The Golden Age of Massachusetts Legal Publishing
Massachusetts was an extremely important legal publishing center in the 19th century, when American law book publishing was taking off. Prior to and right after the American Revolution, virtually the only law books being published in the colonies were statutory compilations and reprints of English and continental legal texts. However, by the beginning of the 1800s, a “home-grown” canon of American legal literature began to emerge. The current exhibit traces this progression and stops before the rise of the West publishing empire in the late 1800s.
Some featured works include the first post-Revolution American printing of Blackstone’s Commentaries on the Laws of England, a beautiful first American edition of Montesquieu’s The Spirit of Laws, many lovely editions of Joseph Story’s works, and a first edition of Simon Greenleaf’s Treatise on the Law of Evidence, personally inscribed by Greenleaf to Joseph Story.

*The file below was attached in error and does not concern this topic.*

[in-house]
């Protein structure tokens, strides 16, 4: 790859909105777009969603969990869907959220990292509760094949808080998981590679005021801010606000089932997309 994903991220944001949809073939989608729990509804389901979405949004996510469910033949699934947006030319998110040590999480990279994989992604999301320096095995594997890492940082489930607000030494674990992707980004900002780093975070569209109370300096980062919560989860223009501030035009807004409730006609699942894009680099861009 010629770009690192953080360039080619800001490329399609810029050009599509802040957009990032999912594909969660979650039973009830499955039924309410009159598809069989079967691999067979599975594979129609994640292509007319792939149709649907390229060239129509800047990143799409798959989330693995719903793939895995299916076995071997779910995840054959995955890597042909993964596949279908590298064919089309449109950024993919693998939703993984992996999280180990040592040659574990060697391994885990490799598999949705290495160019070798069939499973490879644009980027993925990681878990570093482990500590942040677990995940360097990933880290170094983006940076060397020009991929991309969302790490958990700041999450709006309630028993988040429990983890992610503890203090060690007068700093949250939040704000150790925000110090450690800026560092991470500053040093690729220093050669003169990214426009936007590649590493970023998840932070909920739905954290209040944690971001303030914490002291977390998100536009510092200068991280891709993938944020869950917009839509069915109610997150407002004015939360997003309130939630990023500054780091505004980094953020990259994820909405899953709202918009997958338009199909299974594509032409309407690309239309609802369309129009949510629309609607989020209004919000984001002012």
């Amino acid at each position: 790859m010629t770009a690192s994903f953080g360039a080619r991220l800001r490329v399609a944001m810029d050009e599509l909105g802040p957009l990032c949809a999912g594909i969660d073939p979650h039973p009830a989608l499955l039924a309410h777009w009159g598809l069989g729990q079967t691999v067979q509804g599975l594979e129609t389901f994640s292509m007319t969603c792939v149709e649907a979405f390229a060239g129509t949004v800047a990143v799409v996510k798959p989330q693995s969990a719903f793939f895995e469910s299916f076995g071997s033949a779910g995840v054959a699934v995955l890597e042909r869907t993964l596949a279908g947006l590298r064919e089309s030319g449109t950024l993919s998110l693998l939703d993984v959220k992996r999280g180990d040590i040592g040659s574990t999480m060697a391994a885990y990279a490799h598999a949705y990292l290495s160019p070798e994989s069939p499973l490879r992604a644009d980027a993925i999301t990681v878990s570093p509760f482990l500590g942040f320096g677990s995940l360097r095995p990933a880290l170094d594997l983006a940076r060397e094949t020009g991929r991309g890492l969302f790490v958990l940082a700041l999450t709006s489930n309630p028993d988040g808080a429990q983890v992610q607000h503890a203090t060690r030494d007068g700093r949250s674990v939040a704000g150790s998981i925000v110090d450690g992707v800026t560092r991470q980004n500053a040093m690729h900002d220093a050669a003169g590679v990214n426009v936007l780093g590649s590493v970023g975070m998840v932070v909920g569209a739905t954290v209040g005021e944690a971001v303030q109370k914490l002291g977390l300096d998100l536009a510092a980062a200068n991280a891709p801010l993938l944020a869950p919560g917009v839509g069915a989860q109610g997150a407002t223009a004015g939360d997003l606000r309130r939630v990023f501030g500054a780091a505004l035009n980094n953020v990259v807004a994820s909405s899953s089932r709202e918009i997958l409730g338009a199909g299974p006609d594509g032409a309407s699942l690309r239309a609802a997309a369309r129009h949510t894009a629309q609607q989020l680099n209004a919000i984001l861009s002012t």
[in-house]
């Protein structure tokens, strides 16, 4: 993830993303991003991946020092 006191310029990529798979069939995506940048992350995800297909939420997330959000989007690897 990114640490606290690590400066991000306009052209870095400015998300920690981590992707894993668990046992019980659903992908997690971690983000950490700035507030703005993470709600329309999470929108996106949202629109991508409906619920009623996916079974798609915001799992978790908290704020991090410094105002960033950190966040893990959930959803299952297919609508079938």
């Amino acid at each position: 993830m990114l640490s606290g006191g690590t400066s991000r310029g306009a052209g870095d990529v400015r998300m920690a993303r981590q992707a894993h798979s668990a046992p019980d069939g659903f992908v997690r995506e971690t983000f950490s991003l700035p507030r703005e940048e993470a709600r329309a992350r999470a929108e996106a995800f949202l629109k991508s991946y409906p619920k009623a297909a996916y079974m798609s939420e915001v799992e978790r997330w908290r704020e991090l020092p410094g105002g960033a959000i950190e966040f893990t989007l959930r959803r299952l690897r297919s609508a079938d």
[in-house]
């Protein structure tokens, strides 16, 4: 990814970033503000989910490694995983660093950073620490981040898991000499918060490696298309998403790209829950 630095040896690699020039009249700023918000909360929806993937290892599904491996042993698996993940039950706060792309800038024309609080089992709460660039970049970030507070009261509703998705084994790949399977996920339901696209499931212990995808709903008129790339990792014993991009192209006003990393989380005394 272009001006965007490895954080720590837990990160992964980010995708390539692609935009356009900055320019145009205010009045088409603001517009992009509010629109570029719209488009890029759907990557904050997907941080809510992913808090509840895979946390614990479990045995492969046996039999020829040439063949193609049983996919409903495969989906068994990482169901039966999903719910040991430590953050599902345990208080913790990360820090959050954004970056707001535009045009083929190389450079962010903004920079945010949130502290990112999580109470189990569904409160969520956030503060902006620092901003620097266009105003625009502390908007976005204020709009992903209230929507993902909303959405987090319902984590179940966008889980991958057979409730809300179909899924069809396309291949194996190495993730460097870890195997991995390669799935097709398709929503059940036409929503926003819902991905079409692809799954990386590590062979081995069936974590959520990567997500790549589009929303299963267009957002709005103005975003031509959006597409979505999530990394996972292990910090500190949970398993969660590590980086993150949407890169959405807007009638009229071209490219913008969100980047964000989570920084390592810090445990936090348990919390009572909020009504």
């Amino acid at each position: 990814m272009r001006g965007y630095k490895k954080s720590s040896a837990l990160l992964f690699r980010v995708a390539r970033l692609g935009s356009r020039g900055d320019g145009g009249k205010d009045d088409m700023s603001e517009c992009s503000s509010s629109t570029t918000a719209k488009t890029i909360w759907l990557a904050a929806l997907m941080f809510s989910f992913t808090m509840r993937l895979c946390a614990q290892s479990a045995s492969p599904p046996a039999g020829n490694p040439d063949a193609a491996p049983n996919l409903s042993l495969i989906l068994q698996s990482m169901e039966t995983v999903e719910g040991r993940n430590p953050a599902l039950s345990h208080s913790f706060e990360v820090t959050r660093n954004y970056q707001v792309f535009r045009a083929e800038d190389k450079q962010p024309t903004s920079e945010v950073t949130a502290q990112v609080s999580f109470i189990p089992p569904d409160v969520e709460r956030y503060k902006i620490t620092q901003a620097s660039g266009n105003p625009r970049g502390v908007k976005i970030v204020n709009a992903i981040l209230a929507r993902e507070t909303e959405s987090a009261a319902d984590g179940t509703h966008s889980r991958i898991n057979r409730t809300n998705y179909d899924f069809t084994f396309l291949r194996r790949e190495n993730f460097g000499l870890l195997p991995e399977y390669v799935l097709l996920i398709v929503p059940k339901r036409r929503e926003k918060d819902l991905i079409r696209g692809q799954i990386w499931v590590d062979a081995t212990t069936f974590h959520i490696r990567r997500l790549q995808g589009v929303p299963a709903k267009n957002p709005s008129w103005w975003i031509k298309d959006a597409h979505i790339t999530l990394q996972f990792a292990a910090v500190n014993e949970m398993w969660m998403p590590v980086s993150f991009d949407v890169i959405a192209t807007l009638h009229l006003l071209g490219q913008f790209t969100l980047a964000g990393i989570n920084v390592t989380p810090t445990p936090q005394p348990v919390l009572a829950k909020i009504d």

You are invited to view the exhibit anytime the room is open: generally weekdays from 9 a.m. to 5 p.m. The exhibit will remain on view into Spring 2012. For more information please see the exhibit brochure.
For remote access to the exhibit, please see our virtual tour below.